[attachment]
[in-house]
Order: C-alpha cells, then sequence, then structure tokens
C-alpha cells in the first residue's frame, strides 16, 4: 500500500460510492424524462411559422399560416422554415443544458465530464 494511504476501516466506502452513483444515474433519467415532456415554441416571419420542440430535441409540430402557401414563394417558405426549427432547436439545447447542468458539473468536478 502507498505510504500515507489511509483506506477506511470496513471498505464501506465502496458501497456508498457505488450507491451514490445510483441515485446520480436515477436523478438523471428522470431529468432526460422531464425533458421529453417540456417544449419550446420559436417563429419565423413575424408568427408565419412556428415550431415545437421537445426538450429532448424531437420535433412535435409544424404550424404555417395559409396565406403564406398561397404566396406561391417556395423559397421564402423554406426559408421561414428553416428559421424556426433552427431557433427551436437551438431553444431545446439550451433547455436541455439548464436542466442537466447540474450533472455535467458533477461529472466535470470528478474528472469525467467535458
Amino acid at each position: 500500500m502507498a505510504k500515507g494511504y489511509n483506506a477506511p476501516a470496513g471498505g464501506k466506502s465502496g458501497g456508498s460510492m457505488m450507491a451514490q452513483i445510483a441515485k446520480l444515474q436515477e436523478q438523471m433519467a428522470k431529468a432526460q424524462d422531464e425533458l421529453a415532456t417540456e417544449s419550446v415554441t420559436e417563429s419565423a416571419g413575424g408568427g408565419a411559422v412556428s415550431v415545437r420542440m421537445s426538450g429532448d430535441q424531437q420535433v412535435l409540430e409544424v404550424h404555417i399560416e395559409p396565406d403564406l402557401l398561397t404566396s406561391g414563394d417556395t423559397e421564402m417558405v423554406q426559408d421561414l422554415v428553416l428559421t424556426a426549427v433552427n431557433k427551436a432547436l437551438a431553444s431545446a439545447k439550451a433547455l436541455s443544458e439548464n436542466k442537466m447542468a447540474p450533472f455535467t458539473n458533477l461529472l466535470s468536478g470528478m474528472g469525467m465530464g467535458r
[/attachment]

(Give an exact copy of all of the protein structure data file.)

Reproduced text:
[in-house]
Order: C-alpha cells, then sequence, then structure tokens
C-alpha cells in the first residue's frame, strides 16, 4: 500500500460510492424524462411559422399560416422554415443544458465530464 494511504476501516466506502452513483444515474433519467415532456415554441416571419420542440430535441409540430402557401414563394417558405426549427432547436439545447447542468458539473468536478 502507498505510504500515507489511509483506506477506511470496513471498505464501506465502496458501497456508498457505488450507491451514490445510483441515485446520480436515477436523478438523471428522470431529468432526460422531464425533458421529453417540456417544449419550446420559436417563429419565423413575424408568427408565419412556428415550431415545437421537445426538450429532448424531437420535433412535435409544424404550424404555417395559409396565406403564406398561397404566396406561391417556395423559397421564402423554406426559408421561414428553416428559421424556426433552427431557433427551436437551438431553444431545446439550451433547455436541455439548464436542466442537466447540474450533472455535467458533477461529472466535470470528478474528472469525467467535458
Amino acid at each position: 500500500m502507498a505510504k500515507g494511504y489511509n483506506a477506511p476501516a470496513g471498505g464501506k466506502s465502496g458501497g456508498s460510492m457505488m450507491a451514490q452513483i445510483a441515485k446520480l444515474q436515477e436523478q438523471m433519467a428522470k431529468a432526460q424524462d422531464e425533458l421529453a415532456t417540456e417544449s419550446v415554441t420559436e417563429s419565423a416571419g413575424g408568427g408565419a411559422v412556428s415550431v415545437r420542440m421537445s426538450g429532448d430535441q424531437q420535433v412535435l409540430e409544424v404550424h404555417i399560416e395559409p396565406d403564406l402557401l398561397t404566396s406561391g414563394d417556395t423559397e421564402m417558405v423554406q426559408d421561414l422554415v428553416l428559421t424556426a426549427v433552427n431557433k427551436a432547436l437551438a431553444s431545446a439545447k439550451a433547455l436541455s443544458e439548464n436542466k442537466m447542468a447540474p450533472f455535467t458539473n458533477l461529472l466535470s468536478g470528478m474528472g469525467m465530464g467535458r